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Is Cashback The Future For Credit Cards?
For several years now, one of the most sought after features on a credit card has been a long 0% balance transfer deal, almost to the exclusion of any other feature except maybe the headline interest rate of the card. More recently though, balance transfers have become less popular, not least because of the introduction of transfer handling fees, and there's now a new feature that more and more customers are considering to be of higher importance, namely cashback.
According to recent research, over a fifth of us now use a card that offers cashback or a rewards scheme, and the number has recently overtaken that of balance transfer users for the first time. So why has a seemingly simple feature such as cashback displaced the once mighty balance transfer deal in our priorities?
Credit cards have always suffered from the perception that they are expensive to use, with high interest charges and penalty fees - a reputation, it has to be said, that isn't altogether undeserved. Cashback cards give us the opportunity to turn that on its head, and actually come out on top financially by using our cards for everyday purchases.
For every purchase you make, a cashback card will effectively give you a refund of a small percentage of the purchase price. In the early days of cashback, this percentage was so small it was hardly worth considering - a 0.25% rebate was virtually worthless to most people with moderate spending habits. These days however, the figures are much more attractive, with a 3% rate not uncommon as an introductory offer. This kind of rebate is definitely worth having, and if you use your cashback card for all of your day to day shopping, the numbers can mount up surprisingly quickly.
What's more, if you use your card purely as a convenient payment method and not as a means of borrowing, and repay your full balance every month, then you'll avoid paying any interest fees or charges. This means that the money you 'earn' through cashback is totally free money - you're being paid simply to buy your usual shopping with a card rather than with cash.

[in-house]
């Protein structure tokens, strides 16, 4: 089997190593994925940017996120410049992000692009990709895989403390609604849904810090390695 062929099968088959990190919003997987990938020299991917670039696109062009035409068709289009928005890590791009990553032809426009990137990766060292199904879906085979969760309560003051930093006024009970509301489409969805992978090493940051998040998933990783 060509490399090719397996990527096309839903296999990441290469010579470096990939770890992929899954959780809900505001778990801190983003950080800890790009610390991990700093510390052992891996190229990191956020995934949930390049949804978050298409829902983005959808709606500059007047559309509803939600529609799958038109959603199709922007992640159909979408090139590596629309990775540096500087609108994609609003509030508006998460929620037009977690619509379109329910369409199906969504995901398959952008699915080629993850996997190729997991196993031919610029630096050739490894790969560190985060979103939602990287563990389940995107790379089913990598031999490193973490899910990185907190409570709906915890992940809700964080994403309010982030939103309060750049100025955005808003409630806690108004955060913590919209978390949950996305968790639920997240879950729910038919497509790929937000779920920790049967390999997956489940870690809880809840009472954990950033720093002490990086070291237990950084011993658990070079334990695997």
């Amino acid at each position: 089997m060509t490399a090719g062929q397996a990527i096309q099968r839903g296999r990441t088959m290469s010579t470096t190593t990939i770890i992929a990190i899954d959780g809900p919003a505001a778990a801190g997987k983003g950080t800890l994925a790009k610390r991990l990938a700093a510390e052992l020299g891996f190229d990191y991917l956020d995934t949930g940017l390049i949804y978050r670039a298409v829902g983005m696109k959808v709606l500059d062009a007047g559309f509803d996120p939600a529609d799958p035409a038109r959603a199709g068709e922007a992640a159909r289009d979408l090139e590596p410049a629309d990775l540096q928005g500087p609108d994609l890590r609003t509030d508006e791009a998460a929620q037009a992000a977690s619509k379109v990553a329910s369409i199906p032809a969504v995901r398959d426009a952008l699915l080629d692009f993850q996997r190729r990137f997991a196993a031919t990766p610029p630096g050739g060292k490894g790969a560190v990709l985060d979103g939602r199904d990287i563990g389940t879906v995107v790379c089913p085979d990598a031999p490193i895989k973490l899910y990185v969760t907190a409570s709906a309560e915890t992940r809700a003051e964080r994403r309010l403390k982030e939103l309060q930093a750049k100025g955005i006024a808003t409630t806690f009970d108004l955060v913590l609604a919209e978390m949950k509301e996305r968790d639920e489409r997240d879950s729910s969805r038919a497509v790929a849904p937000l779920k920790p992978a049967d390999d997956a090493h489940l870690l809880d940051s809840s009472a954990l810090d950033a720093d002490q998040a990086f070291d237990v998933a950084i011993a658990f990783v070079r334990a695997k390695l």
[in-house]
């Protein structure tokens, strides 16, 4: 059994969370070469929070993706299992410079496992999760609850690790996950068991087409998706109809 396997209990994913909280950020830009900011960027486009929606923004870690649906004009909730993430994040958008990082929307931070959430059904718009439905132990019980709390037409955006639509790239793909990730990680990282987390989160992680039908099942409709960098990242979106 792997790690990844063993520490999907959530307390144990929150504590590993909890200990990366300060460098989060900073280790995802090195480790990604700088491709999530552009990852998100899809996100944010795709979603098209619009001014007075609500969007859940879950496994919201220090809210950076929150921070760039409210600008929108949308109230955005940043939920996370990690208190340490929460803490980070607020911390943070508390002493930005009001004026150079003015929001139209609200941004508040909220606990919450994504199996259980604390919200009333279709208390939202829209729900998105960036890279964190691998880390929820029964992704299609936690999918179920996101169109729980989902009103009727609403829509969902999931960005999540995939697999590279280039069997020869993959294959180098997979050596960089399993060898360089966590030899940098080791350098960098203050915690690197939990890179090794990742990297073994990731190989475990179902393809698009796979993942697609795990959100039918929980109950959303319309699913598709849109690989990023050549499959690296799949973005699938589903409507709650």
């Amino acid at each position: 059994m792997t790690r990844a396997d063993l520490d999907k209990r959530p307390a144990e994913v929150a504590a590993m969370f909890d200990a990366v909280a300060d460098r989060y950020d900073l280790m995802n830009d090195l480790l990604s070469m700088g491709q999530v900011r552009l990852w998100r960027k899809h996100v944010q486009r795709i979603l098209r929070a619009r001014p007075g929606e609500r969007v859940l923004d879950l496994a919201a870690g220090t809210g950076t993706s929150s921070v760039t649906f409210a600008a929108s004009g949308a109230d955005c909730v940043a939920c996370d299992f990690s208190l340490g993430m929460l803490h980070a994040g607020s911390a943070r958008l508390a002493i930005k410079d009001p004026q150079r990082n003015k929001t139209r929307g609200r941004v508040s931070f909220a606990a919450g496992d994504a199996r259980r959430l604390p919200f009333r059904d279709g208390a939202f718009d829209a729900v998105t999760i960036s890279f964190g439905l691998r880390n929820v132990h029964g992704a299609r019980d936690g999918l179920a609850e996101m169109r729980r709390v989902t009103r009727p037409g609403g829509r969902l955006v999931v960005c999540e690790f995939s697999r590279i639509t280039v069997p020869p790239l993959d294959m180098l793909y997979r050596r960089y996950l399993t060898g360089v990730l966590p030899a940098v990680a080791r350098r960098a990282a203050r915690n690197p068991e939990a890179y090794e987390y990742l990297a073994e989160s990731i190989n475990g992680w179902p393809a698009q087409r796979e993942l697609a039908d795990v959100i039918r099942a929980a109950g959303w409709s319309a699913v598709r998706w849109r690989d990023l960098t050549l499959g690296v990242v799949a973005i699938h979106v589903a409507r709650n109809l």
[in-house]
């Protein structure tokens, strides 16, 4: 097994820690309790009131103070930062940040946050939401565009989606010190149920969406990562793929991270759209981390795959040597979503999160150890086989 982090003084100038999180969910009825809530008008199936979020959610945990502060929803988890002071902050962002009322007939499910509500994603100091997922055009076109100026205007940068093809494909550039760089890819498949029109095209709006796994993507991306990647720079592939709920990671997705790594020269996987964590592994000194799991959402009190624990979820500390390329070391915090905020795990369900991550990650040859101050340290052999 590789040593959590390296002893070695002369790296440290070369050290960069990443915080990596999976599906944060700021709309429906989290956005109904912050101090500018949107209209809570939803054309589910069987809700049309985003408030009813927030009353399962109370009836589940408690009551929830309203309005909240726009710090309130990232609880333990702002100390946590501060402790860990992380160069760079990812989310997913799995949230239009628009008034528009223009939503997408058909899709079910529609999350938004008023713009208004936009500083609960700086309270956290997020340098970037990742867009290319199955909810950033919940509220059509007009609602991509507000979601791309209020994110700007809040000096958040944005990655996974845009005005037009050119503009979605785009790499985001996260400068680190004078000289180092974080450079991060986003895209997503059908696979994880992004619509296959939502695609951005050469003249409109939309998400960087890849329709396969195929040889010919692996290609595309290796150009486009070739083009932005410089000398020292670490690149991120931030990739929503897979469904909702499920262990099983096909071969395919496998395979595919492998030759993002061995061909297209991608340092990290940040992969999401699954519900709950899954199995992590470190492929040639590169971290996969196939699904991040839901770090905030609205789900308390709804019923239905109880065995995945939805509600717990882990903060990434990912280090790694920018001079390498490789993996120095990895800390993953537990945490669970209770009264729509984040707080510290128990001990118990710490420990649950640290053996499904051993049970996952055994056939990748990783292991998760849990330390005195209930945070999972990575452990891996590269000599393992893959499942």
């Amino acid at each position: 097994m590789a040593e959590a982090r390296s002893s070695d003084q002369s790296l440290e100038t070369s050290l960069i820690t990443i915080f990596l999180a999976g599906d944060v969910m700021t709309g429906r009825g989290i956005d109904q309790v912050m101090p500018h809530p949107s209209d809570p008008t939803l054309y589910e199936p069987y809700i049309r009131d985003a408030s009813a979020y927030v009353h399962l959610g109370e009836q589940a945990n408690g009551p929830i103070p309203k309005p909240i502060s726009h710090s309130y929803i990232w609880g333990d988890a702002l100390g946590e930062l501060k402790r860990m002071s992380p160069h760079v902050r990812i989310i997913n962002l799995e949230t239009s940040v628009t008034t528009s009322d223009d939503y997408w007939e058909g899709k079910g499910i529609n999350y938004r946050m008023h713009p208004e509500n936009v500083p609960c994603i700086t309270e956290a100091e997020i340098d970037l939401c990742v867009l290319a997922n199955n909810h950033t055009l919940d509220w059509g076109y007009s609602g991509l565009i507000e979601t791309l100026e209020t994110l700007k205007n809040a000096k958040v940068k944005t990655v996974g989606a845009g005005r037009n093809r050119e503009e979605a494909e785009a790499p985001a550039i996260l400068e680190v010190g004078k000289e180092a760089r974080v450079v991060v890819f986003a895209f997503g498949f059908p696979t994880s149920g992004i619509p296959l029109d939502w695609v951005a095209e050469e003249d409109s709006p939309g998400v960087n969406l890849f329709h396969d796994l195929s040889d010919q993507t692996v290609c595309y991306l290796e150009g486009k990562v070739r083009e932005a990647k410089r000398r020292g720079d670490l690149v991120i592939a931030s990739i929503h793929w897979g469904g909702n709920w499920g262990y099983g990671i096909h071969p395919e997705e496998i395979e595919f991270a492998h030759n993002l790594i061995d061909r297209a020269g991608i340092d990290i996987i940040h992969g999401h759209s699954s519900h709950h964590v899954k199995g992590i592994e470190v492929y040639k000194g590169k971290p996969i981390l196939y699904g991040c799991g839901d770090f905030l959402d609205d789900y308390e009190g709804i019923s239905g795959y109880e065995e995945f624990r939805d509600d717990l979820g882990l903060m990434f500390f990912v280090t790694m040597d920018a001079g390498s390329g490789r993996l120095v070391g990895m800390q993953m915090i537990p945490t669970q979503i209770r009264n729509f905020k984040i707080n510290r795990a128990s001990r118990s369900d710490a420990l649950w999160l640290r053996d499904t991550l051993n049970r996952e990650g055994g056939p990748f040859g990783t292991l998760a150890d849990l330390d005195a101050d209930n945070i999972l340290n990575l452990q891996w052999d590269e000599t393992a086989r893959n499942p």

Sounds good? Well, it's not hard to see why this kind of card has increased in popularity, but there are a couple of points to think about before applying for an account.
The main problem is that most of the time, you'll only receive your cashback once a year, either by check or refund to your account. This is fine for most people, but the cashback offer will be dependent on you sticking to the credit agreement. If, even accidentally, you make a late payment then you'll have broken the terms of your agreement and will lose all the rebate you've been building up. Keeping up to date with your repayments is therefore even more essential than normal with a cashback card.
Secondly, many cards feature a 'spending limit' over which no cashback will be earned. Most such limits are fairly generous, but check to make sure your expected annual spending on the card is within this limit if you want to maximise how much total rebate you can get.
So, are cashback cards the future? If you're a regular spender who can clear your balance in full every month, then they are very worthwhile indeed, but if you're planning to carry a balance then you might be better served by getting a card with a lower standard rate and no cashback or rewards feature.
About the Author: Michael Strauss has been writing on personal finance for several years and currently writes for CardSense UK, your source for credit cards, cashback credit cards and 0% balance transfer offers.